From Persuasion at Substack, The Contradictions of American History by Michael Walzer:
It’s a mistake to deny the contradictions of our history, but it isn’t easy to live with them. We (some of us, anyway) long for the Founding Fathers as we once saw them: Washington refusing to play the monarch, retiring to his country estate; Jefferson writing the inspiring words of the Declaration; Franklin telling the others that they must hang together or hang separately. But it is necessary to remember that the workers on Washington’s estate were slaves, and to remember Jefferson’s enslaved “mistress,” Sally Hemings, and to remember those of the Founders who intended to sustain the slave system. All that…and all that.
Even as we give the revisionists their due, we need to be wary of a kind of eliminationist history, which would leave us with nothing to admire in our past. What we should see in the contradictions I’ve described is not simple hypocrisy or self-regard but the common “doubleness” of political action, driven by private interest and public commitment. The desire for power, say, rubs shoulders with the hope for liberty, or democracy, or socialism. That great student of political life, Niccolo Machiavelli, argued that the crucial motive that led political actors to found, sustain, or revive a republic was the desire for personal glory—not for the well-being of the political community. But we can honor the decision to seek glory in founding a republic, even as we condemn the egotism of Great Men.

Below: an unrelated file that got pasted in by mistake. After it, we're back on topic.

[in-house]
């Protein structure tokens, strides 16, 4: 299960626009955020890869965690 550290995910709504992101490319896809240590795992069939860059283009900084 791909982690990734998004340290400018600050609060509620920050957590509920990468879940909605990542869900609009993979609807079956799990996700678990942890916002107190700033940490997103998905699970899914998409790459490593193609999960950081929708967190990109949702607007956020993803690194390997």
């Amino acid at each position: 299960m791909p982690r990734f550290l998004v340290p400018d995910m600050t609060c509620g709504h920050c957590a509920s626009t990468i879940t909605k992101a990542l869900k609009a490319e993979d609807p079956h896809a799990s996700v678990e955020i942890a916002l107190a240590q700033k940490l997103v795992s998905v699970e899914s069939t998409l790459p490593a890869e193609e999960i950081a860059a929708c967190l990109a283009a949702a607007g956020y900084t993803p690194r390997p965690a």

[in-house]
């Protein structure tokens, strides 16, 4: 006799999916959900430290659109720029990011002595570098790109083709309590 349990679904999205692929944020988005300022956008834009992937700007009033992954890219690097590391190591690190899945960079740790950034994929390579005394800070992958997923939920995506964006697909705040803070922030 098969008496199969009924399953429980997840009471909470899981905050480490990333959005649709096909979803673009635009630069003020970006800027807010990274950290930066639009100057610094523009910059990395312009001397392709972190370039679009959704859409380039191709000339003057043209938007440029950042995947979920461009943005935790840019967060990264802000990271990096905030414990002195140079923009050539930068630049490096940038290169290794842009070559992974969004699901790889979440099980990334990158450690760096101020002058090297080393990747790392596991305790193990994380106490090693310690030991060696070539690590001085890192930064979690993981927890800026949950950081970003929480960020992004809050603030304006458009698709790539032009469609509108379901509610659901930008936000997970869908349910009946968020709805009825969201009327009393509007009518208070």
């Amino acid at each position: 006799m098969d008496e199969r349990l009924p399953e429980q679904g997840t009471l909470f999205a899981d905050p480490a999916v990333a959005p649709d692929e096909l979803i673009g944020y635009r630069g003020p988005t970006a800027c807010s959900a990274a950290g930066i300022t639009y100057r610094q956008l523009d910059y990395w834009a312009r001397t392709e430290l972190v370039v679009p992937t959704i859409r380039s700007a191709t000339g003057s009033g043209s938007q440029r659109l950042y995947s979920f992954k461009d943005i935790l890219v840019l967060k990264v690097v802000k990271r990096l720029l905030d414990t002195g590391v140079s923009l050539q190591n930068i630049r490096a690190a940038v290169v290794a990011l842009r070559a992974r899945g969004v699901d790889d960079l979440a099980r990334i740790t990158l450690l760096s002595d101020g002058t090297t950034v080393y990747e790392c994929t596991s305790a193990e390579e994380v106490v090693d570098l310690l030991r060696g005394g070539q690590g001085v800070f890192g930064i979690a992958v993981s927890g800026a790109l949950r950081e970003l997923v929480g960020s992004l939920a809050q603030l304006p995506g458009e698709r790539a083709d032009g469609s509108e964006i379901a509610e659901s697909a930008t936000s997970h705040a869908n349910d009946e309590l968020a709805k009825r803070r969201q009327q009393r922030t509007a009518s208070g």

A fair historical account needs to do more than catalogue sins. Ideals are real, and sometimes effective; interests are real, and sometimes determinative. Reading the past, writing history, we must be idealistic materialists or material idealists. What do these seemingly contradictory phrases mean? We should avoid a purely “patriotic” history, a story of American nobility and nothing else. In truth, we shouldn’t be too entranced with nobility. It isn’t always a bad thing to act from material or personal interests: Think of workers on strike fighting for higher wages and better working conditions. High ideals alone often produce arrogance and cruelty: Think of Lenin’s socialism.
We should also beware the excesses of “ideology critique.” Economic self-interest doesn’t explain everything that happens in the world. Nor is everything that happens irredeemable. We can’t resolve the contradictions of the past, but we can choose sides; we can oppose the racism of our own time and support contemporary versions of The Democratic Review’s campaigns for immigrants and workers. We can acknowledge the sins of the Founders and still agree that we are bound to recognize and redeem the promise of the “new order.”
Perhaps most importantly, we should guard against hubris. Acting on our own, in our own time, we will certainly try to avoid the immorality and injustice of the past. We will do the best we can to recognize all the implications of our values. We promise, when we defend equality, that we won’t leave anyone out. But we had better add humility to our righteousness; we are unlikely to avoid the contradictions of political life.
A great piece, a retort to simplistic revisionism. History is complicated and not easily reduced to single theory explanations such as the 1619 Project. We can address our sins without ignoring our redemption. We can learn more from understanding context than by either glorification or demonization.